Very curious about the webinar btw, what topic will you be covering? I agree with your point that it’s important to dress well, even when you’re not visible (like on the phone or in a webinar). Just gives you that extra tad of confidence, don’t you think?

      Now popping over to your place, let’s see what value I can take away this time :)

      See you soon,

      • Lori Gosselin on June 9, 2011

        Hey Wim,
        I’m presenting custom diffuser pendants to a company who sells essential oils. We made two special designs for them. We’ve dealt with them in the past and our pendants ( ) have sold very well at their events. They apparently don’t believe they will sell on a day to day basis. We want them in their regular product catalogue, not just the Christmas one (though that’s a start!) My aim it to show them why these pendants are an essential accessory to essential oils which will have a very positive impact on their bottom line.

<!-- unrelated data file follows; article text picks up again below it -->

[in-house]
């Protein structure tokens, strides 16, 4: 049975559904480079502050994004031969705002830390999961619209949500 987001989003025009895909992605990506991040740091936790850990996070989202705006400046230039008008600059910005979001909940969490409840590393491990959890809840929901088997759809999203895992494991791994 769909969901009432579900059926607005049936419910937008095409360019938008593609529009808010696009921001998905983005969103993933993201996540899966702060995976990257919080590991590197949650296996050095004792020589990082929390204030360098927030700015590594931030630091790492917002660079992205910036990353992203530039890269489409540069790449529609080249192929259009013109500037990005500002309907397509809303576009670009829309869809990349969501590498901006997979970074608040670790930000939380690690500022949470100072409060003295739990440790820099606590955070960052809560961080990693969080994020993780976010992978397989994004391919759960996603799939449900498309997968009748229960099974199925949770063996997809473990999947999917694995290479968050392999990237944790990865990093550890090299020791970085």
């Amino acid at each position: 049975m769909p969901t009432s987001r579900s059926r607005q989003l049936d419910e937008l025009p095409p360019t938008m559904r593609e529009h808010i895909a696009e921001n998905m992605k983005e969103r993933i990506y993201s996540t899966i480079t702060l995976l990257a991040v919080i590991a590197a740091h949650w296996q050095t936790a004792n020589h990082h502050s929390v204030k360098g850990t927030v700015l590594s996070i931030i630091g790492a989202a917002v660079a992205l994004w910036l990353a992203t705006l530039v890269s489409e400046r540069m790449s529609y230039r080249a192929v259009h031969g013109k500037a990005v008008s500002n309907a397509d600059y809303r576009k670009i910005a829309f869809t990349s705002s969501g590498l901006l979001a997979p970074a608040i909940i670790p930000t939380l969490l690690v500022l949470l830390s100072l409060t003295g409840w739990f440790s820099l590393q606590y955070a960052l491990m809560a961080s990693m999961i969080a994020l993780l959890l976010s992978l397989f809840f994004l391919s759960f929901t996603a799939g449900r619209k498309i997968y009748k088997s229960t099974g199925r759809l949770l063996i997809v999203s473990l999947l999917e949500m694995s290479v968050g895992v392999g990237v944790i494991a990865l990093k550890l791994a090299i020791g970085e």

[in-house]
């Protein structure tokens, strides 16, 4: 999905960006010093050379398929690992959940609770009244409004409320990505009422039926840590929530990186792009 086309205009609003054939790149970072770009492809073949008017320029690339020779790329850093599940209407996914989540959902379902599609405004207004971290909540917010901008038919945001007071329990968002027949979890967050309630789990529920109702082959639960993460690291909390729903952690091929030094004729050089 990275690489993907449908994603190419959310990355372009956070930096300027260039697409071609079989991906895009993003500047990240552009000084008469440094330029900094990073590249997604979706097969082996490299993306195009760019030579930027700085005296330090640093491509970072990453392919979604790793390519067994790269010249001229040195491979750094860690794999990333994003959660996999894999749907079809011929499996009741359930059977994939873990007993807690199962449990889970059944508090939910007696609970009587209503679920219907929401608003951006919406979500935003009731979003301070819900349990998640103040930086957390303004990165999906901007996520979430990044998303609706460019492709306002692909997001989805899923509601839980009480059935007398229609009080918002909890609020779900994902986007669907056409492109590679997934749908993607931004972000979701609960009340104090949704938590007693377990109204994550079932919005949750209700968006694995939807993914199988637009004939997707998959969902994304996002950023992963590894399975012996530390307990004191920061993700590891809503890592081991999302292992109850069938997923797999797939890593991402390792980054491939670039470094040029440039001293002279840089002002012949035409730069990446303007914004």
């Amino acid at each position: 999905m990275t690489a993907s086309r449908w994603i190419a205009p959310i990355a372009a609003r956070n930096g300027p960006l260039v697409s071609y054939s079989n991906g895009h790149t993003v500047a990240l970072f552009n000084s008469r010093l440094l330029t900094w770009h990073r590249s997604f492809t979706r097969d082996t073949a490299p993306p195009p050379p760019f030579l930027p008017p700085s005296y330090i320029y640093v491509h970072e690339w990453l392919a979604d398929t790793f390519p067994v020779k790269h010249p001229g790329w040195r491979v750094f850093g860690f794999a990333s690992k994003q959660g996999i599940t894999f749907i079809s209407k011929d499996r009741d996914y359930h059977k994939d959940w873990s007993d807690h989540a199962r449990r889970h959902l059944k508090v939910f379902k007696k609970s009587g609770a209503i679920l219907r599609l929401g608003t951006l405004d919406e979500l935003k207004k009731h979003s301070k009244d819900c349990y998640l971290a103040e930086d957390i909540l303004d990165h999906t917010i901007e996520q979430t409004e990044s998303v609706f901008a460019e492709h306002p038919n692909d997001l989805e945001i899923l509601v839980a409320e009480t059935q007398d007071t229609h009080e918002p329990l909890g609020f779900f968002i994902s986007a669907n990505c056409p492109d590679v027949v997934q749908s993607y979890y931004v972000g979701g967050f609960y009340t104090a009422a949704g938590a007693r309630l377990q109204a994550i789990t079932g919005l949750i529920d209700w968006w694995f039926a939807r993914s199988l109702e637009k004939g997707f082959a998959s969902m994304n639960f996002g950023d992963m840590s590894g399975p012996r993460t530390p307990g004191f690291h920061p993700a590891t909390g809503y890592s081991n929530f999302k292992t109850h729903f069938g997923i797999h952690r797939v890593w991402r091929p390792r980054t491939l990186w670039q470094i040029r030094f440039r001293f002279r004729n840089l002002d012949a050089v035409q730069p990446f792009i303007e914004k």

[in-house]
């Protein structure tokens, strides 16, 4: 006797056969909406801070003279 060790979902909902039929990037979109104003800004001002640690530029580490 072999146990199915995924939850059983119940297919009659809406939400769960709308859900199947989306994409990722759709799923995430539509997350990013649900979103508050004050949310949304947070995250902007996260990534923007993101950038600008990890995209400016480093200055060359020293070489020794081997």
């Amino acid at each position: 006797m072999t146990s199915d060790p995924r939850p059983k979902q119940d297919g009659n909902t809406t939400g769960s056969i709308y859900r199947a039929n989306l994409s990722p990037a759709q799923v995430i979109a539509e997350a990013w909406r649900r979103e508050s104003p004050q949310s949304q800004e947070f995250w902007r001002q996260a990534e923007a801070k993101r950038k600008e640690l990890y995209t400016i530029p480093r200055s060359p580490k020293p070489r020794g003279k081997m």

The presentation is today – wish me luck!

        • Wim on June 9, 2011

          Sounds exciting Lori!

          You seem like a great match for their business, so I see no reason why this wouldn’t work out. Especially since you have results from past events to show for it.

          Make sure not to talk too much about yourself and focus on what’s in it for them. They probably took a look at your website already and know what you’re doing. Now show what this could mean to their business specifically.

          If I can be of any help, just let me know!

          I’m sure you’ll do a great job,

  • Bob Ca. on June 7, 2011

    People who dress impeccably are instanly in my favor. I don’t know why, it’s just the way I respond to it. Call me superficial, but I know i’m not alone. Always dress for success, it’s better to be safe than sorry.

    Bob C.

    • Wim on June 9, 2011

      So true Bob,

      Nobody wants to be seen as ‘superficial’, but it’s just the way nature programmed us to be. It’s in our genes to form an opinion at first sight. Helps us recognize risks, avoid danger etc.